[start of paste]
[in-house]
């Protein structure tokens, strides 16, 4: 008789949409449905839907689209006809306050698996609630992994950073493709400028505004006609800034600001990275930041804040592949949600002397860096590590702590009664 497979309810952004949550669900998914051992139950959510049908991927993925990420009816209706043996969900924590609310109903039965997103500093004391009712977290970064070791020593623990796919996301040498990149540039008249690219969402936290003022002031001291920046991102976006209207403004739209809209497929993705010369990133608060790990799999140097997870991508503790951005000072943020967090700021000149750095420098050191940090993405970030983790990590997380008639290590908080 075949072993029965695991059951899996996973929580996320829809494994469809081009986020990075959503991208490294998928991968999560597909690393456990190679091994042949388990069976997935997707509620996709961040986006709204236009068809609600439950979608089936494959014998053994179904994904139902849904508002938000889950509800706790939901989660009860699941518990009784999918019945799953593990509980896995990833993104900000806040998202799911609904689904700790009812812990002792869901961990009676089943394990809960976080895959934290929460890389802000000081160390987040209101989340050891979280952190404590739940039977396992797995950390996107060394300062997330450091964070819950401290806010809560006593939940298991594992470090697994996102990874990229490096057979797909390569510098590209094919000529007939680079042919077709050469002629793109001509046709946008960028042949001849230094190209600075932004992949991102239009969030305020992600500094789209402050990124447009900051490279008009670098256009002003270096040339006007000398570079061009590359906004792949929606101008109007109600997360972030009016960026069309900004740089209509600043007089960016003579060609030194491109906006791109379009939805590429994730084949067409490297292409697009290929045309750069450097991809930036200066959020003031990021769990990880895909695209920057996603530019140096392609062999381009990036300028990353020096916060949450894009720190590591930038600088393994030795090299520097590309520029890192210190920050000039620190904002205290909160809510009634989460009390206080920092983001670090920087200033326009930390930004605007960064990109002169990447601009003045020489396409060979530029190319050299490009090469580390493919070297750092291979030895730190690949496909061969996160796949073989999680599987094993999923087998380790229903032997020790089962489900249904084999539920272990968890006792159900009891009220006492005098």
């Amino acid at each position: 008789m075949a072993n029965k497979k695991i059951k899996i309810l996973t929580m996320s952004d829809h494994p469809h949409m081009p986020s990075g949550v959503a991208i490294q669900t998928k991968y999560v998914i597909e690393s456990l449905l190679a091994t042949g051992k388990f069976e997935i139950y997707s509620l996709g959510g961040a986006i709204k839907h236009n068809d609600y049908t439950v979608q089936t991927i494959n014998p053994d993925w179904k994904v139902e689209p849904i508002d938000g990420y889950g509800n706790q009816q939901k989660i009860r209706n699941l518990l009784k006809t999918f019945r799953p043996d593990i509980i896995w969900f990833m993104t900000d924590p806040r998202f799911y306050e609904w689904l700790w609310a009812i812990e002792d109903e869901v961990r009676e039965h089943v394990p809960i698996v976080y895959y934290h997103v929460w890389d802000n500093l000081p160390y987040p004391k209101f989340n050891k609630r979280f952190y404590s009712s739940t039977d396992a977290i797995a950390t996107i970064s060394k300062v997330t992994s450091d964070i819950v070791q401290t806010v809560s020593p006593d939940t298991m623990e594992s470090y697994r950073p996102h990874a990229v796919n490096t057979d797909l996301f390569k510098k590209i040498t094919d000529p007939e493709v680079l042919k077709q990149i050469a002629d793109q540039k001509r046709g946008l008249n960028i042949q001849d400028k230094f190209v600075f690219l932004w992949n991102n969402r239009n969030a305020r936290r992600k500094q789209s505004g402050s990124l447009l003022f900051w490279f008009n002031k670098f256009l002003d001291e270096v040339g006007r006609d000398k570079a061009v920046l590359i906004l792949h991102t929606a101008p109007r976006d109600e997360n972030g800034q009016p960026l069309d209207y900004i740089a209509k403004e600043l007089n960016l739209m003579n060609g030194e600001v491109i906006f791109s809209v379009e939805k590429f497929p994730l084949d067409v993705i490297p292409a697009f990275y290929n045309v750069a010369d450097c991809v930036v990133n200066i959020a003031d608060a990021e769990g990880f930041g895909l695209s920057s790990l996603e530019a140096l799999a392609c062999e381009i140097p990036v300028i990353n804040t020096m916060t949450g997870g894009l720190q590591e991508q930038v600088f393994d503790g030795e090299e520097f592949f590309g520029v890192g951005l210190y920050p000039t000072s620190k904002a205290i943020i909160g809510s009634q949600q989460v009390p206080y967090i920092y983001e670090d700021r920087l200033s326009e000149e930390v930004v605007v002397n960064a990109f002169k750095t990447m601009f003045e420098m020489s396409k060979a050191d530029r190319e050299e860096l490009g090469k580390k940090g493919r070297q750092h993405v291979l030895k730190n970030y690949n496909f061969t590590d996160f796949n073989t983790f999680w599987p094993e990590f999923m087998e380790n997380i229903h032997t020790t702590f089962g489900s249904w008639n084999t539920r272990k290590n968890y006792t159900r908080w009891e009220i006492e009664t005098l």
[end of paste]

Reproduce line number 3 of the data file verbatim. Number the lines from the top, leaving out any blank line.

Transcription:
């Amino acid at each position: 008789m075949a072993n029965k497979k695991i059951k899996i309810l996973t929580m996320s952004d829809h494994p469809h949409m081009p986020s990075g949550v959503a991208i490294q669900t998928k991968y999560v998914i597909e690393s456990l449905l190679a091994t042949g051992k388990f069976e997935i139950y997707s509620l996709g959510g961040a986006i709204k839907h236009n068809d609600y049908t439950v979608q089936t991927i494959n014998p053994d993925w179904k994904v139902e689209p849904i508002d938000g990420y889950g509800n706790q009816q939901k989660i009860r209706n699941l518990l009784k006809t999918f019945r799953p043996d593990i509980i896995w969900f990833m993104t900000d924590p806040r998202f799911y306050e609904w689904l700790w609310a009812i812990e002792d109903e869901v961990r009676e039965h089943v394990p809960i698996v976080y895959y934290h997103v929460w890389d802000n500093l000081p160390y987040p004391k209101f989340n050891k609630r979280f952190y404590s009712s739940t039977d396992a977290i797995a950390t996107i970064s060394k300062v997330t992994s450091d964070i819950v070791q401290t806010v809560s020593p006593d939940t298991m623990e594992s470090y697994r950073p996102h990874a990229v796919n490096t057979d797909l996301f390569k510098k590209i040498t094919d000529p007939e493709v680079l042919k077709q990149i050469a002629d793109q540039k001509r046709g946008l008249n960028i042949q001849d400028k230094f190209v600075f690219l932004w992949n991102n969402r239009n969030a305020r936290r992600k500094q789209s505004g402050s990124l447009l003022f900051w490279f008009n002031k670098f256009l002003d001291e270096v040339g006007r006609d000398k570079a061009v920046l590359i906004l792949h991102t929606a101008p109007r976006d109600e997360n972030g800034q009016p960026l069309d209207y900004i740089a209509k403004e600043l007089n960016l739209m003579n060609g030194e600001v491109i906006f791109s809209v379009e939805k590429f497929p994730l084949d067409v993705i490297p292409a697009f990275y290929n045309v750069a010369d450097c991809v930036v990133n200066i959020a003031d608060a990021e769990g990880f930041g895909l695209s920057s790990l996603e530019a140096l799999a392609c062999e381009i140097p990036v300028i990353n804040t020096m916060t949450g997870g894009l720190q590591e991508q930038v600088f393994d503790g030795e090299e520097f592949f590309g520029v890192g951005l210190y920050p000039t000072s620190k904002a205290i943020i909160g809510s009634q949600q989460v009390p206080y967090i920092y983001e670090d700021r920087l200033s326009e000149e930390v930004v605007v002397n960064a990109f002169k750095t990447m601009f003045e420098m020489s396409k060979a050191d530029r190319e050299e860096l490009g090469k580390k940090g493919r070297q750092h993405v291979l030895k730190n970030y690949n496909f061969t590590d996160f796949n073989t983790f999680w599987p094993e990590f999923m087998e380790n997380i229903h032997t020790t702590f089962g489900s249904w008639n084999t539920r272990k290590n968890y006792t159900r908080w009891e009220i006492e009664t005098l």